Rebecca Tapscott

PhD Student


Rebecca Tapscott is a PhD candidate at the Fletcher School and a researcher for the London School of Economics’ Justice and Security Research Programme. Her research examines the relationship between the state and vigilante groups in post-conflict northern Uganda, looking at who can use violence, how and to what ends. The findings show that disorder and unpredictability are key tools of governance of the Ugandan state, resulting in fragile yet resilient governance institutions that, while efficient, can pose a threat to regional and international stability, especially in moments of political transition. The findings rely on eight months of qualitative research, as well as an econometric analysis of a 1,551 household survey. Rebecca’s research contributes to literature on public authority, sub-national governance, and national and regional security related to so-called “fragile” states.

Awards, Fellowships, and Grants
  • Morris Abrams Award in International Relations (Spring 2015).
  • Justice and Security Research Program Capacity Building Grant (Fall 2014).
  • Harvard’s Program on Negotiation (PON) Next Generation Grant (Fall 2014).
  • Fletcher School’s Dean’s Research Fund (Fall 2014).
  • Fletcher School’s Institute for Human Security Doctoral Grant (Fall 2014).
  • Fletcher School’s Alfred P. Rubin Prize in International Law (Fall 2011).
  • Feinstein International Center Summer Funding (Summer 2010).

Fields of Study
  • Development Economics
  • Human Security

Areas of Study
  • Comparative Politics

• Tapscott, Rebecca. “Local security and the (un)making of public authority in Gulu, northern Uganda” African Affairs (forthcoming, January 2017)
• Desai, Deval and Rebecca Tapscott. “Online Symposium on the Changing Ethics and Politics of Knowledge Production in Fragile States,” Humanity Journal Online (4 December 2015).
• Tapscott, Rebecca. “Maximizing Achievements in Human Rights Development: Arguments for a Rights-Based Approach to Land Tenure Reform.” PRAXIS The Fletcher Journal of Human Security 27 (2012).
• Tapscott, Rebecca. “Preventing Change and Protecting the Regime: Crime Preventers, Local Livelihoods, and the 2016 Ugandan Elections” (Working Paper 31, Justice and Security Research Programme, London School of Economics, 2016).
• Tapscott, Rebecca. “The Government Has Long Hands: Local Security Initiatives and Institutionalized Arbitrariness in Gulu, Northern Uganda” Development and Change (forthcoming).
• Tapscott, Rebecca. “Understanding Breast ‘Ironing’: A Study of the Methods, Motivations, and Outcomes of Breast Flattening Practices in Cameroon,” The Feinstein International Center, (May 2012)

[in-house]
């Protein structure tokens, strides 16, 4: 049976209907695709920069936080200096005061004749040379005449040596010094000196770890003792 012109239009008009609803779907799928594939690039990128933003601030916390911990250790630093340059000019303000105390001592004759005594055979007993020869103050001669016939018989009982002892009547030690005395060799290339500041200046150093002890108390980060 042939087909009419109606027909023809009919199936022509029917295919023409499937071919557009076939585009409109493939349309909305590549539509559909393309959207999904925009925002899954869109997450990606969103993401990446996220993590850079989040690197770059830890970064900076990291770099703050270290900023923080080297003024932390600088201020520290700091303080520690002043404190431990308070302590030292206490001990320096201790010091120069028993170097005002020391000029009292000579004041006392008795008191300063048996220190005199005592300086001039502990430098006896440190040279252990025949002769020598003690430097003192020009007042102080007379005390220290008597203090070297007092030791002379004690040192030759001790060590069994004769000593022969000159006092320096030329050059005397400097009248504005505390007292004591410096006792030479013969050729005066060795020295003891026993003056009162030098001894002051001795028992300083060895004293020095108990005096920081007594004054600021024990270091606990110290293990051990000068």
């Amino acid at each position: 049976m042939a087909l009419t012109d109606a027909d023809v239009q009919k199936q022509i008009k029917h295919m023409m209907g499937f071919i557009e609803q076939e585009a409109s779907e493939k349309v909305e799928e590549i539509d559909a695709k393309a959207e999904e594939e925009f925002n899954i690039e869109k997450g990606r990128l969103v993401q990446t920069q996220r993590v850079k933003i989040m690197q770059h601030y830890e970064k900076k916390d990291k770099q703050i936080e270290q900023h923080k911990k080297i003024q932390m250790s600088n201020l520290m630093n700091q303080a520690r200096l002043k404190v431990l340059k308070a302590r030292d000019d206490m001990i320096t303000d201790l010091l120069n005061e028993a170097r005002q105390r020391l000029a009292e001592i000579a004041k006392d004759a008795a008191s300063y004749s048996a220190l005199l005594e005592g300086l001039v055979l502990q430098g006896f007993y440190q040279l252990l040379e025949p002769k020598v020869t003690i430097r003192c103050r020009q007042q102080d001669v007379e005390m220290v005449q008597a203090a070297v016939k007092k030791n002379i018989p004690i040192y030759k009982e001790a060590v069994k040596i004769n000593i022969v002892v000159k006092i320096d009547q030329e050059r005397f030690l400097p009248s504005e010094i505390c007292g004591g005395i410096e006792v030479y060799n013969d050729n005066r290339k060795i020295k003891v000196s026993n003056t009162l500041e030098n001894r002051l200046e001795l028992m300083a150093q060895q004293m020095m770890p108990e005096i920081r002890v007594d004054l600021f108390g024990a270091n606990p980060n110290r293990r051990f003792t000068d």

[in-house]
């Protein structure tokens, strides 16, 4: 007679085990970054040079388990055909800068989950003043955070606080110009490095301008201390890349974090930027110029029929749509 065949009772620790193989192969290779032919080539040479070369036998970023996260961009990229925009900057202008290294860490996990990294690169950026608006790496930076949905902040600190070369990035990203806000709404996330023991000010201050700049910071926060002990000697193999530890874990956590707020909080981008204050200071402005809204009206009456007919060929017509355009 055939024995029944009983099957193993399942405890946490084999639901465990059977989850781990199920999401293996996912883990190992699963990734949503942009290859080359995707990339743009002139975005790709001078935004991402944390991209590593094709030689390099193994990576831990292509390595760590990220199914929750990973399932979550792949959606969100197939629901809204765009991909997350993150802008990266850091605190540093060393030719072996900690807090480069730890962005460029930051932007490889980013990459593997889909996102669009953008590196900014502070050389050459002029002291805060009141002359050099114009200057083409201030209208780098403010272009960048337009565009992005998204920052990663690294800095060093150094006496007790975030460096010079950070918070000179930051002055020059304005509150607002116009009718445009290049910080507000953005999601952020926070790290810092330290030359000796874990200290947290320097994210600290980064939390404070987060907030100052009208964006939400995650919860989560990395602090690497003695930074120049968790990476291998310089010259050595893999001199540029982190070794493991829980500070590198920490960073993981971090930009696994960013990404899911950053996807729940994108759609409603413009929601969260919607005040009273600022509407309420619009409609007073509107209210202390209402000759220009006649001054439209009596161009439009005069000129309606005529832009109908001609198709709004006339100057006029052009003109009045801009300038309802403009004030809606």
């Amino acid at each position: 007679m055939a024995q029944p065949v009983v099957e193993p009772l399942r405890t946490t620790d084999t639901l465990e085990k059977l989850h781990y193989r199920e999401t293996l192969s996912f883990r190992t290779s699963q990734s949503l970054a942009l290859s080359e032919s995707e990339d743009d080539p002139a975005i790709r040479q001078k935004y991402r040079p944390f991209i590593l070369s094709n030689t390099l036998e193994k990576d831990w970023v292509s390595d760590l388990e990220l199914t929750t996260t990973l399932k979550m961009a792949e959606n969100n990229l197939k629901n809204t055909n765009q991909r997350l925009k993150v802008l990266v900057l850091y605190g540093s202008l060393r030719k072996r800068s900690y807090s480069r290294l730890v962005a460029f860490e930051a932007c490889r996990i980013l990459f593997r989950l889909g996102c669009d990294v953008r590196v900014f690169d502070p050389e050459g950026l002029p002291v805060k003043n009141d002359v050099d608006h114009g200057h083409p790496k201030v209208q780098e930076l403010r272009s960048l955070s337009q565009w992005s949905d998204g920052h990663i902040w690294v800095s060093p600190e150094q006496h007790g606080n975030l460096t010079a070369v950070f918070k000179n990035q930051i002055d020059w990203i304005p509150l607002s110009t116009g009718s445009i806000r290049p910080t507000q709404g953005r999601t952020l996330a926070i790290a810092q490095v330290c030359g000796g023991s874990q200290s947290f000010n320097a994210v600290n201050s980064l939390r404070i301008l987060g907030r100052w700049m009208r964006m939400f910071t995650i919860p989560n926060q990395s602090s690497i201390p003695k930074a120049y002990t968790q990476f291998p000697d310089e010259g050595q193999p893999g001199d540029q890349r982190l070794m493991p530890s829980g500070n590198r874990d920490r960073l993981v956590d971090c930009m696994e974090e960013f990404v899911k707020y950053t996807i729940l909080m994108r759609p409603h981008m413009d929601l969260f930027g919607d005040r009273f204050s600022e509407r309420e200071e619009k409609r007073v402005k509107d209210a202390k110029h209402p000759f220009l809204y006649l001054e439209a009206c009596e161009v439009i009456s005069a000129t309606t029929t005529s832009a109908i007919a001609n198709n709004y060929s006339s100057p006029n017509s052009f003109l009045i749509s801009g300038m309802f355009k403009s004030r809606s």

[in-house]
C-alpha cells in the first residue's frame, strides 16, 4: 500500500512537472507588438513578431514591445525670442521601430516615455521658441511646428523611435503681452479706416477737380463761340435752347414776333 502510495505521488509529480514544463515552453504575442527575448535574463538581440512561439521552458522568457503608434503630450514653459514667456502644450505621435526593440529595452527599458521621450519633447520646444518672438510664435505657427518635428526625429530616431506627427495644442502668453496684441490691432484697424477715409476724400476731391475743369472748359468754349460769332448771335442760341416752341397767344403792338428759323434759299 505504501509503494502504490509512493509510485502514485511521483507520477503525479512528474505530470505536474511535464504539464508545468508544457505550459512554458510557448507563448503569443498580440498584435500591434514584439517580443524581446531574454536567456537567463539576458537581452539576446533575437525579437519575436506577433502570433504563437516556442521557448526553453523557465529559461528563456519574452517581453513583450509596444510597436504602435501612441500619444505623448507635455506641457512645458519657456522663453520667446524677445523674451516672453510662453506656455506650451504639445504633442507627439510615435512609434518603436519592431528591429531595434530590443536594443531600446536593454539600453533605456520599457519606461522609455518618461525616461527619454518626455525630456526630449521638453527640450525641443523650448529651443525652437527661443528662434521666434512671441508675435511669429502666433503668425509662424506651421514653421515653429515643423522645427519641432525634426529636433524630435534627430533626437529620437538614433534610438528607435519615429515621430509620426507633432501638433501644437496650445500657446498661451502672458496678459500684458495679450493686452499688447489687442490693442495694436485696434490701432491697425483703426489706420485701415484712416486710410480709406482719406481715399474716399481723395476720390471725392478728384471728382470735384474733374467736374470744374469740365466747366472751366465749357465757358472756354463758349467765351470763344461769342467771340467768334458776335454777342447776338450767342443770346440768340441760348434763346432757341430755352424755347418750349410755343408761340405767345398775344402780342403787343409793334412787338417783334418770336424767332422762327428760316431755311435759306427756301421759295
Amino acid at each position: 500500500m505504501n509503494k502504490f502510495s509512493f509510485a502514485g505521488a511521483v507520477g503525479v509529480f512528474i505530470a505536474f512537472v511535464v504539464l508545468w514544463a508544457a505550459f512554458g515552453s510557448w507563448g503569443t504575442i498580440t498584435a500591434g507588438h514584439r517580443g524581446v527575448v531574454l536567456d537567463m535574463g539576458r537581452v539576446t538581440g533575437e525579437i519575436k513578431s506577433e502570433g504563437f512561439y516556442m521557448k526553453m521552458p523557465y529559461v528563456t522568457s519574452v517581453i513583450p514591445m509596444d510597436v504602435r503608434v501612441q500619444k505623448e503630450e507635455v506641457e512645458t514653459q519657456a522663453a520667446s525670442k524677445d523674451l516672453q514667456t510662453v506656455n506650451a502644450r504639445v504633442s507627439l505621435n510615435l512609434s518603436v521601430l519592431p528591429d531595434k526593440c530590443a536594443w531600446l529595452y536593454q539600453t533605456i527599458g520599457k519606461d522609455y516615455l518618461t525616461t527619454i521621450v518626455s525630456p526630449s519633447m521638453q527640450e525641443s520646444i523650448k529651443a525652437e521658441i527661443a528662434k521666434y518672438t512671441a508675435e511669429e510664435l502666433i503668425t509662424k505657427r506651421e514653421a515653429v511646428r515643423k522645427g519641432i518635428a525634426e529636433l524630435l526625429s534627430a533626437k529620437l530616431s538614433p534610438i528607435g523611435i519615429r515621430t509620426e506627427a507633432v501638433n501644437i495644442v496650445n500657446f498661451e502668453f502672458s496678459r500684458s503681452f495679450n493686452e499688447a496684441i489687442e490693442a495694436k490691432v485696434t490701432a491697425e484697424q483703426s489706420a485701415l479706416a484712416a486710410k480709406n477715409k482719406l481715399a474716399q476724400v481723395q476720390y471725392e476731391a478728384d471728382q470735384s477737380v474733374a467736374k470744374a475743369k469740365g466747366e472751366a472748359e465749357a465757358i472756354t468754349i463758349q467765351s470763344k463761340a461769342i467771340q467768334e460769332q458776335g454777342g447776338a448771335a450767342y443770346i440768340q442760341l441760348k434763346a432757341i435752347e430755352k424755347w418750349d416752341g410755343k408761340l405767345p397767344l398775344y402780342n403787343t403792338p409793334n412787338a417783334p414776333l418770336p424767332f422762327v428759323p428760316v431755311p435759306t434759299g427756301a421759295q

• “Vigilantes, security institutions, and regime longevity: Governing through arbitrary intervention in northern Uganda” Invited lecture for Program of African Studies at Northwestern University, 5 October 2016.
• African Studies Association of the UK: “Local Security, State Authority and the Unmaking of Political Accountability in Gulu, Northern Uganda” and “Policing men: Conflicting masculinities as a tool of state power in post-conflict northern Uganda,” [Paper presentations], Cambridge (7-9 September, 2016).
• American Anthropological Association Annual Meeting 2016: “Masculinities, security, and governance in post-conflict northern Uganda,” [Paper presentation], Minneapolis (16-20 November, 2016).
• European Conference on African Studies 2015: “The Government Has Long Hands: Community Security Groups and Arbitrary Governance in Uganda’s Acholiland,” [Paper presentation], Paris (July 8-10, 2015).
• Governance at the Edge of the State 2014: “Community Security Initiatives as Boundary Institutions: A comparative study of security and governance in contemporary fragile state,” Ghent University (September 15-18, 2014).
• International Studies Association Annual Meeting 2016: Co-organizer, “Researching peace in the ‘post-conflict’: dirty little secrets or professional ethics?” [Round table], Atlanta (March 16-19, 2016).
• International Studies Association Annual Meeting 2017: “Where the Wild Things Aren’t: How the Ugandan Government Produced and Managed its Crime Preventers,” [Paper presentation], Baltimore (22-25 February 2017).
• Justice & Security Research Program Expert Workshop 2014: “Local security at boundary: producing public authority in northern Uganda’s Acholiland,” [Paper presentation], Gulu, Uganda (December 1-3, 2014).
• Law and Society Association Annual Meeting 2015: Discussant, “The seductions of ‘context’ and contexts of seduction: interrogating the academic-practitioner nexus in rule of law reform,” [Round table], Seattle (May 28-31, 2015).
• The Ugandan Regime in the 2016 Elections: “Preventing Change and Protecting the Regime: Gulu’s Crime Preventers, Local Livelihoods, and the 2016 Ugandan Elections,” [Paper presentation], All Souls College, Oxford (22 April 2016).

PhD Dissertation
  • States of (in)security: Arbitrary intervention & vigilante groups in northern Uganda

Related Links

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School Leadership


  • Board of Advisors
  • Asian Advisory Group
  • European Advisory Group
  • Latin American Advisory Group
  • MENASA Advisory Group